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A Quick Primer on SOPA and PIPA

You may have noticed that many web sites like Wikipedia, WordPress, and Google were inaccessible and/or looking super weird with blacked out rectangles everywhere on Wednesday. In case you don’t know why, here’s a quick rundown on the two bills that caused those sites to shutdown in protest, as well as where things stand now.

What is SOPA?

The Stop Online Piracy Act is an anti-piracy bill being considered in the House of Representatives. In a nutshell, SOPA aims to target foreign websites that make copyrighted content widely available to the masses (read: movies made by big studios and music albums produced by large recording labels). These are download spots like Pirate Bay or Megaupload, or streaming sites like Cuevana. Also important to know is that SOPA has a sister act being considered in the Senate called PIPA, or the Protect IP Act.

What’s the big deal?

It’s a complicated issue but broadly, if SOPA passes, it would allow censorship of any site deemed as passing along copyrighted content. It would also allow the companies that own movies, music, and intellectual property (think Warner Bros. or Sony) to sue places like Google, Facebook, and smaller blogs that link to those infringing sites. For a search engine like Google, it would mean de-listing any flagged site entirely, so it wouldn’t show up even if you searched for it. It would also force payment companies like PayPal or Visa to cut off funding to an offending site and—scariest of all—it would potentially blacklist them so you wouldn’t be able to access their URL whatsoever. No money, no traffic, no more website.

Okay, so, no more free movies. Bummer. Why is everyone freaking out?

The great fear is that this bill would give the entertainment industry far too much censorship power. Essentially, who’s to say what would be deemed a piracy site and what would be a place for viewing pleasure? Protestors of SOPA point to the possibility that a site like YouTube, with its plethora of questionably sourced videos, or a Facebook, where users post links and equally sketchily-sourced content, could be called out as culprits. (Sliding further down that slippery slope, that would mean it’d be possible that even Birchbox could get called out if we happen to link to videos, or music, that are owned by a big company.)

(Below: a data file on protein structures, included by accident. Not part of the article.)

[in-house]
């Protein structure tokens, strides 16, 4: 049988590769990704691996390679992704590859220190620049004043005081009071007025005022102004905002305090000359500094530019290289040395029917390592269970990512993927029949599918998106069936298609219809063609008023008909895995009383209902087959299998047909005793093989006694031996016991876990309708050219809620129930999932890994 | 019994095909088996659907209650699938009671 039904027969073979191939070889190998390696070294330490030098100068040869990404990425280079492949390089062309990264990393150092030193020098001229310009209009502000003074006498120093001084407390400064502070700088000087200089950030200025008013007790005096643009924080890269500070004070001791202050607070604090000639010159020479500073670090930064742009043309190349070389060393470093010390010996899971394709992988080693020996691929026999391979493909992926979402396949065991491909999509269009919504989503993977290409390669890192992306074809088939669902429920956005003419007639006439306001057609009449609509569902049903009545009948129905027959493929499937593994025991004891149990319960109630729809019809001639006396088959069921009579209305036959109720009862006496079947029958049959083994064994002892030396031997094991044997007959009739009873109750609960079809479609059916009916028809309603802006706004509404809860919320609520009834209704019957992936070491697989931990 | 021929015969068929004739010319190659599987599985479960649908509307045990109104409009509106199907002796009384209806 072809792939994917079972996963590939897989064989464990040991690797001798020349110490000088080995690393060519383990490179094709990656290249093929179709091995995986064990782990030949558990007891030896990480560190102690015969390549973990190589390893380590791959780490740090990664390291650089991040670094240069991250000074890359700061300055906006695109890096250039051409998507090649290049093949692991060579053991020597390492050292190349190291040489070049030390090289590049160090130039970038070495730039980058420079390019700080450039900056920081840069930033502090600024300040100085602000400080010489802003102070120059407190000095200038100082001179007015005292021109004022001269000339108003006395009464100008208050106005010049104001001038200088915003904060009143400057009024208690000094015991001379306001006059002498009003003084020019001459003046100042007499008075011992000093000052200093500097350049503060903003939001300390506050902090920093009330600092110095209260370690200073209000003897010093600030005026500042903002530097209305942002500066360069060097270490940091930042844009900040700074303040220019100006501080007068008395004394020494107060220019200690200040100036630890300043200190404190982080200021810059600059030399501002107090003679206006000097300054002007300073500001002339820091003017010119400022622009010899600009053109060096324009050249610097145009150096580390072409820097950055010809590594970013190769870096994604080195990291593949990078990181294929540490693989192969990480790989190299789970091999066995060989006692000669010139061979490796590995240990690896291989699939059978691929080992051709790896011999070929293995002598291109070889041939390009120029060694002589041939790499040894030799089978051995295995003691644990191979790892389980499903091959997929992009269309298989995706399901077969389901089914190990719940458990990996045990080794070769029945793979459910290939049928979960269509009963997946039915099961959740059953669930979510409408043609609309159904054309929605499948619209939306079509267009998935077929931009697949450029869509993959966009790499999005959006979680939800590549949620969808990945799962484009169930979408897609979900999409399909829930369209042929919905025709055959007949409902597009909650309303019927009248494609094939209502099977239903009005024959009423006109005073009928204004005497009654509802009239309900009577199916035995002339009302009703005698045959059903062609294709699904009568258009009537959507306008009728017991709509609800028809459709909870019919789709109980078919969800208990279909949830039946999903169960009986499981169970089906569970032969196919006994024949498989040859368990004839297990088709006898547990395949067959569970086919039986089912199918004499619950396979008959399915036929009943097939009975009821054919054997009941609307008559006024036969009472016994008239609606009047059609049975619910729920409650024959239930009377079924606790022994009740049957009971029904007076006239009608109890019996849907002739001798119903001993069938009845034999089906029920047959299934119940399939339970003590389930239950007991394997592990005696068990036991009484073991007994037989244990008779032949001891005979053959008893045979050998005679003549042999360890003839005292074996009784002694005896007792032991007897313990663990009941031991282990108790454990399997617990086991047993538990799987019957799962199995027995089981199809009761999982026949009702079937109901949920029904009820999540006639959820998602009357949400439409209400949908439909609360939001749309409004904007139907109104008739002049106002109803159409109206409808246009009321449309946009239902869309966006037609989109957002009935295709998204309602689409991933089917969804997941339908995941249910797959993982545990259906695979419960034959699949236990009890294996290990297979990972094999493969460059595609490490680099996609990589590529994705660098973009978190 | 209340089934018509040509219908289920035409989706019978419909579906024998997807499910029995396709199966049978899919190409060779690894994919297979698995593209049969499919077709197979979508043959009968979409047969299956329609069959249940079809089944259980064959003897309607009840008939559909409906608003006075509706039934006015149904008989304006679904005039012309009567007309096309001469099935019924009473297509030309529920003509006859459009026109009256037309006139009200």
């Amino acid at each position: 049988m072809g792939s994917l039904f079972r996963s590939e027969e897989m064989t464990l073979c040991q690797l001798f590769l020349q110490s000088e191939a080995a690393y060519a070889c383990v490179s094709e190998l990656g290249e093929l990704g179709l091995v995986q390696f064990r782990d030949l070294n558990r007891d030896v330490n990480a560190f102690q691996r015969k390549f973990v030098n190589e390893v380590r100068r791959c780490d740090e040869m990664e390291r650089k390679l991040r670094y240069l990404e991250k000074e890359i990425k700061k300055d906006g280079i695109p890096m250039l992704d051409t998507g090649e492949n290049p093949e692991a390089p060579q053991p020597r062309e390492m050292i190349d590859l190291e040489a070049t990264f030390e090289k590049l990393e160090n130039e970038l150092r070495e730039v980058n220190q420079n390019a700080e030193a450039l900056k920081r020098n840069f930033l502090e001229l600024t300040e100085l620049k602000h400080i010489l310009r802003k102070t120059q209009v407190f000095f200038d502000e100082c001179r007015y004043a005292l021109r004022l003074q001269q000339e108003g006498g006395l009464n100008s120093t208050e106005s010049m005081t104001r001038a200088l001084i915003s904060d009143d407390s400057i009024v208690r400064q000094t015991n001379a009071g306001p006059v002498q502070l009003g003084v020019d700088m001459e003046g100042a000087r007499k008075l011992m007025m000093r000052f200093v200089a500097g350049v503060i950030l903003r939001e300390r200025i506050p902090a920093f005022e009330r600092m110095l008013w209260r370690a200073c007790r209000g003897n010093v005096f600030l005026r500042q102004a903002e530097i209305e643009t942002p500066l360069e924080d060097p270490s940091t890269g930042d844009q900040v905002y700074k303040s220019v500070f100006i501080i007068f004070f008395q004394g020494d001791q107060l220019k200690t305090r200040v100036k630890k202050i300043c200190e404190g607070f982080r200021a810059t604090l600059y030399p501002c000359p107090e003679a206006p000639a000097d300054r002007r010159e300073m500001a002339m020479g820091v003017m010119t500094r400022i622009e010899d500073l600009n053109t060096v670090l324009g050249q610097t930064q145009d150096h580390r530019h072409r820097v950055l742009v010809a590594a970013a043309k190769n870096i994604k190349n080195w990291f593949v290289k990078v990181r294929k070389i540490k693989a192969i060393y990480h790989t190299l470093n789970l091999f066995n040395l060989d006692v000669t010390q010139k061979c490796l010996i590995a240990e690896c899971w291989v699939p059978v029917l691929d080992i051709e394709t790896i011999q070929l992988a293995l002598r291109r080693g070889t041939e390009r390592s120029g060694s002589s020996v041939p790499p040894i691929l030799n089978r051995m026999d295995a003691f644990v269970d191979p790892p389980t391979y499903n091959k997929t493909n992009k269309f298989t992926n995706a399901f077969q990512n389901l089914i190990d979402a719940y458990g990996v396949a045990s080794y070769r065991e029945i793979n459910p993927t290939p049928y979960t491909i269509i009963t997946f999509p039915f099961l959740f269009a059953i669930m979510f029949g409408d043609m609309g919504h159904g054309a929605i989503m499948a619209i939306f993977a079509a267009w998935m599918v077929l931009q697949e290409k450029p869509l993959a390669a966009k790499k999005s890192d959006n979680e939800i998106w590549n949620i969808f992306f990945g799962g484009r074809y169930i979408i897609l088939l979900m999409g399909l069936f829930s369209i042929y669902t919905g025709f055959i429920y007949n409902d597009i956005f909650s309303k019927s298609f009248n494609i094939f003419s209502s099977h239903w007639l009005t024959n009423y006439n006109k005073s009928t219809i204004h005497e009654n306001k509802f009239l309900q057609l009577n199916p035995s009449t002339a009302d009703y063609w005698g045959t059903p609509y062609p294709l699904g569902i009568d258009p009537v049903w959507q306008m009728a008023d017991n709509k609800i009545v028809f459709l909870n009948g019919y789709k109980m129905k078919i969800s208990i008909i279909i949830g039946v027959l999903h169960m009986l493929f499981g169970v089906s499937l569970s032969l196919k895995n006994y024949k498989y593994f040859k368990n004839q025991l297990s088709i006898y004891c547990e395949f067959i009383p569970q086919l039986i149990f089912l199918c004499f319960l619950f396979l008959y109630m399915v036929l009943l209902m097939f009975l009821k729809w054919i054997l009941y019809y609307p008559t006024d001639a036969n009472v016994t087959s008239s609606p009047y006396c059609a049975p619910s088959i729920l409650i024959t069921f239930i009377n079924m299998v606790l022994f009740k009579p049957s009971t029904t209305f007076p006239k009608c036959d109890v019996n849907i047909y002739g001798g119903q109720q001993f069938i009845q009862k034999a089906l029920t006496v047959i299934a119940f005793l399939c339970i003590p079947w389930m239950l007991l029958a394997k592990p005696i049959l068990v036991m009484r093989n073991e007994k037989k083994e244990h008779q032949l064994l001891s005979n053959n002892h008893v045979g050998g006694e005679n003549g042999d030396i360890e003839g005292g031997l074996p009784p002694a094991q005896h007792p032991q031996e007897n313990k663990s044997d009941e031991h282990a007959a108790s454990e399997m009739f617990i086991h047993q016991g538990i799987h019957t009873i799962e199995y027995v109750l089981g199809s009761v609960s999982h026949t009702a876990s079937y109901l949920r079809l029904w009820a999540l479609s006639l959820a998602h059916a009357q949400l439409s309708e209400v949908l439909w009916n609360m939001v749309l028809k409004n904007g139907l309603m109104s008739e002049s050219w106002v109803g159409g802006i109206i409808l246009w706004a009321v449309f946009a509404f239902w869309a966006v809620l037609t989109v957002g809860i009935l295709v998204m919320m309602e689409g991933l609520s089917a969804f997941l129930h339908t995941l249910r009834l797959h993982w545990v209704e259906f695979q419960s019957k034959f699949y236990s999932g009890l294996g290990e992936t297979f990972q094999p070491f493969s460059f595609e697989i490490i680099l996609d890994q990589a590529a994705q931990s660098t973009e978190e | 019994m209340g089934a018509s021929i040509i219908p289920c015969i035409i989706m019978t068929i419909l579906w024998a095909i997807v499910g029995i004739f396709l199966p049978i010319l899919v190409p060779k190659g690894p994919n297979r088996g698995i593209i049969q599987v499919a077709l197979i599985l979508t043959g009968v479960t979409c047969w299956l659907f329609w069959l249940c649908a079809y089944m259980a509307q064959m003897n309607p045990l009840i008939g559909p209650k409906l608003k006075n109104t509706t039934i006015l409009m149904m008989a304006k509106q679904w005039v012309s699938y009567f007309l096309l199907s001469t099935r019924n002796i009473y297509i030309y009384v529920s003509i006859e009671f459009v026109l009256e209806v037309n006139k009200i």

O.M.G.! What’s happening with the bills now? Let’s save the internet!

Thankfully, after Wiki, Google and everyone else staged their protests on Wednesday, many congressional backers of SOPA and PIPA have either stepped down or are seriously reconsidering their position. Even better, the bills have been stalled so that language and points in the bills can be further discussed and clarified before they’re put up for a vote. As it stands now, it’s highly unlikely SOPA or PIPA would become laws in their current form.

If you’re curious to learn more, or you’re feeling up in arms, don’t run out and yell at everyone just yet! Our best recommendation is to do further reading, because it’s a tough issue to sink your teeth into without learning about it first. Check out these other great sources of info on what the bills are and what’s going on now:

The New York Times

Read the SOPA bill at The Wall Street Journal


UPDATE: Following the protests on Wednesday, and the outcry that came with them, SOPA’s original sponsor, chairman of the House Judiciary Committee Lamar Smith (R-Tex), has pulled the bill from the House until “there is wider agreement on a solution.”

PIPA has also been put on hold, too. This morning, Senate Majority Leader Harry Reid (D-Nev.) said that he is post-poning the vote originally set to take place next Tuesday, as “there is no reason that the legitimate issues raised by many about this bill cannot be resolved.” 

Read more about the developments here.


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